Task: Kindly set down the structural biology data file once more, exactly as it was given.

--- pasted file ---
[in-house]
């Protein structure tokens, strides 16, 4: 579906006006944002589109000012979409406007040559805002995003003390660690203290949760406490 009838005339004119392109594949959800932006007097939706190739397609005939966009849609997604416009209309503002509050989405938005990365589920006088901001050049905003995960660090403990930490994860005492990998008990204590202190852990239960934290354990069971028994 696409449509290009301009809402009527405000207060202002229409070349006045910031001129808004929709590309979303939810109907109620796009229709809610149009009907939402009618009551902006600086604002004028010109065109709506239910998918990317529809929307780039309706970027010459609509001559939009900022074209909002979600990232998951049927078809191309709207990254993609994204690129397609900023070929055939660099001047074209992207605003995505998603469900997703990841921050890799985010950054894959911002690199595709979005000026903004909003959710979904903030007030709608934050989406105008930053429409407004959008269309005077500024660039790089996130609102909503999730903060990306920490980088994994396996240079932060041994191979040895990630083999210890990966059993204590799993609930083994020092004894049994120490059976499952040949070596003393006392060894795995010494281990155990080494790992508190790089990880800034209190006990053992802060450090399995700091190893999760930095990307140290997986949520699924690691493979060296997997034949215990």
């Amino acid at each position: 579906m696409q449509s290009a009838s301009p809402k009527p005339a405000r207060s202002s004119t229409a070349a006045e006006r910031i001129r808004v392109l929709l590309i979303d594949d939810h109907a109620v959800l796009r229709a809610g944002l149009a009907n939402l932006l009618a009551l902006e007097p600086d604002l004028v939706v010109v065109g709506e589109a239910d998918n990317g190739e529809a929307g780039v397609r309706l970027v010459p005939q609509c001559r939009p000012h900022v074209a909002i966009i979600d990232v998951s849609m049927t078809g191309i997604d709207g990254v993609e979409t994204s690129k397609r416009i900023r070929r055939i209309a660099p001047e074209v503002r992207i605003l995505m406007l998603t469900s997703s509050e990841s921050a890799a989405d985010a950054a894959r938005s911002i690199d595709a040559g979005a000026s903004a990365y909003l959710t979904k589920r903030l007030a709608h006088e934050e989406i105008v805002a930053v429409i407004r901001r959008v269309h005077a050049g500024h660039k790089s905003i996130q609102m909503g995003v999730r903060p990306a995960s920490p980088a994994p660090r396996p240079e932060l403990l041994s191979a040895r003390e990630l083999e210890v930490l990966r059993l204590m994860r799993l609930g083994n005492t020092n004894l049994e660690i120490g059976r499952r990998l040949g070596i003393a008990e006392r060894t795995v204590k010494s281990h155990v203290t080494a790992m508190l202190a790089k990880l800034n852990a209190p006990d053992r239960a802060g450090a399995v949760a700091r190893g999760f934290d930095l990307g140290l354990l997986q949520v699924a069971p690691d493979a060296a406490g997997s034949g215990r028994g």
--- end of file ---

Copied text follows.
[in-house]
């Protein structure tokens, strides 16, 4: 579906006006944002589109000012979409406007040559805002995003003390660690203290949760406490 009838005339004119392109594949959800932006007097939706190739397609005939966009849609997604416009209309503002509050989405938005990365589920006088901001050049905003995960660090403990930490994860005492990998008990204590202190852990239960934290354990069971028994 696409449509290009301009809402009527405000207060202002229409070349006045910031001129808004929709590309979303939810109907109620796009229709809610149009009907939402009618009551902006600086604002004028010109065109709506239910998918990317529809929307780039309706970027010459609509001559939009900022074209909002979600990232998951049927078809191309709207990254993609994204690129397609900023070929055939660099001047074209992207605003995505998603469900997703990841921050890799985010950054894959911002690199595709979005000026903004909003959710979904903030007030709608934050989406105008930053429409407004959008269309005077500024660039790089996130609102909503999730903060990306920490980088994994396996240079932060041994191979040895990630083999210890990966059993204590799993609930083994020092004894049994120490059976499952040949070596003393006392060894795995010494281990155990080494790992508190790089990880800034209190006990053992802060450090399995700091190893999760930095990307140290997986949520699924690691493979060296997997034949215990």
């Amino acid at each position: 579906m696409q449509s290009a009838s301009p809402k009527p005339a405000r207060s202002s004119t229409a070349a006045e006006r910031i001129r808004v392109l929709l590309i979303d594949d939810h109907a109620v959800l796009r229709a809610g944002l149009a009907n939402l932006l009618a009551l902006e007097p600086d604002l004028v939706v010109v065109g709506e589109a239910d998918n990317g190739e529809a929307g780039v397609r309706l970027v010459p005939q609509c001559r939009p000012h900022v074209a909002i966009i979600d990232v998951s849609m049927t078809g191309i997604d709207g990254v993609e979409t994204s690129k397609r416009i900023r070929r055939i209309a660099p001047e074209v503002r992207i605003l995505m406007l998603t469900s997703s509050e990841s921050a890799a989405d985010a950054a894959r938005s911002i690199d595709a040559g979005a000026s903004a990365y909003l959710t979904k589920r903030l007030a709608h006088e934050e989406i105008v805002a930053v429409i407004r901001r959008v269309h005077a050049g500024h660039k790089s905003i996130q609102m909503g995003v999730r903060p990306a995960s920490p980088a994994p660090r396996p240079e932060l403990l041994s191979a040895r003390e990630l083999e210890v930490l990966r059993l204590m994860r799993l609930g083994n005492t020092n004894l049994e660690i120490g059976r499952r990998l040949g070596i003393a008990e006392r060894t795995v204590k010494s281990h155990v203290t080494a790992m508190l202190a790089k990880l800034n852990a209190p006990d053992r239960a802060g450090a399995v949760a700091r190893g999760f934290d930095l990307g140290l354990l997986q949520v699924a069971p690691d493979a060296a406490g997997s034949g215990r028994g």